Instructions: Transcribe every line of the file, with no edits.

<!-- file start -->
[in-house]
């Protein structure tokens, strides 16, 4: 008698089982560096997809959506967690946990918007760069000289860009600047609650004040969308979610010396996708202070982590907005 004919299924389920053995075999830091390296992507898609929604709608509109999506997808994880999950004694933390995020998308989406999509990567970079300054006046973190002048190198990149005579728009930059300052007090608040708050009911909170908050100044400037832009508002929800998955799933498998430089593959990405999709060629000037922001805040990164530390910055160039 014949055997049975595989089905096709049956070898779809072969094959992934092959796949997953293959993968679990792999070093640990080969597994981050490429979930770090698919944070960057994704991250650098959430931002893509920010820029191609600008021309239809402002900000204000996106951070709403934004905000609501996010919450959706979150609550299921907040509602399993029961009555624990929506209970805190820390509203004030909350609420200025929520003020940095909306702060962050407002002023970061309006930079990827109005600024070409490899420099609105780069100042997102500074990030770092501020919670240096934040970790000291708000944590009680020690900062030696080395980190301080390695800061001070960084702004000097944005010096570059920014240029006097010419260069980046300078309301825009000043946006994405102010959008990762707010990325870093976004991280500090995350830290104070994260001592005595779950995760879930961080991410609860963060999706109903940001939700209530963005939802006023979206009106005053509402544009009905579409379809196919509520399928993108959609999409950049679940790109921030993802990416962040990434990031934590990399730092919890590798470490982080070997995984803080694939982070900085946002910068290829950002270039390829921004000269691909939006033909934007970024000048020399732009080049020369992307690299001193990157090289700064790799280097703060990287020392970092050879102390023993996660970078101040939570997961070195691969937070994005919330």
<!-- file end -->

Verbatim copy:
[in-house]
């Protein structure tokens, strides 16, 4: 008698089982560096997809959506967690946990918007760069000289860009600047609650004040969308979610010396996708202070982590907005 004919299924389920053995075999830091390296992507898609929604709608509109999506997808994880999950004694933390995020998308989406999509990567970079300054006046973190002048190198990149005579728009930059300052007090608040708050009911909170908050100044400037832009508002929800998955799933498998430089593959990405999709060629000037922001805040990164530390910055160039 014949055997049975595989089905096709049956070898779809072969094959992934092959796949997953293959993968679990792999070093640990080969597994981050490429979930770090698919944070960057994704991250650098959430931002893509920010820029191609600008021309239809402002900000204000996106951070709403934004905000609501996010919450959706979150609550299921907040509602399993029961009555624990929506209970805190820390509203004030909350609420200025929520003020940095909306702060962050407002002023970061309006930079990827109005600024070409490899420099609105780069100042997102500074990030770092501020919670240096934040970790000291708000944590009680020690900062030696080395980190301080390695800061001070960084702004000097944005010096570059920014240029006097010419260069980046300078309301825009000043946006994405102010959008990762707010990325870093976004991280500090995350830290104070994260001592005595779950995760879930961080991410609860963060999706109903940001939700209530963005939802006023979206009106005053509402544009009905579409379809196919509520399928993108959609999409950049679940790109921030993802990416962040990434990031934590990399730092919890590798470490982080070997995984803080694939982070900085946002910068290829950002270039390829921004000269691909939006033909934007970024000048020399732009080049020369992307690299001193990157090289700064790799280097703060990287020392970092050879102390023993996660970078101040939570997961070195691969937070994005919330």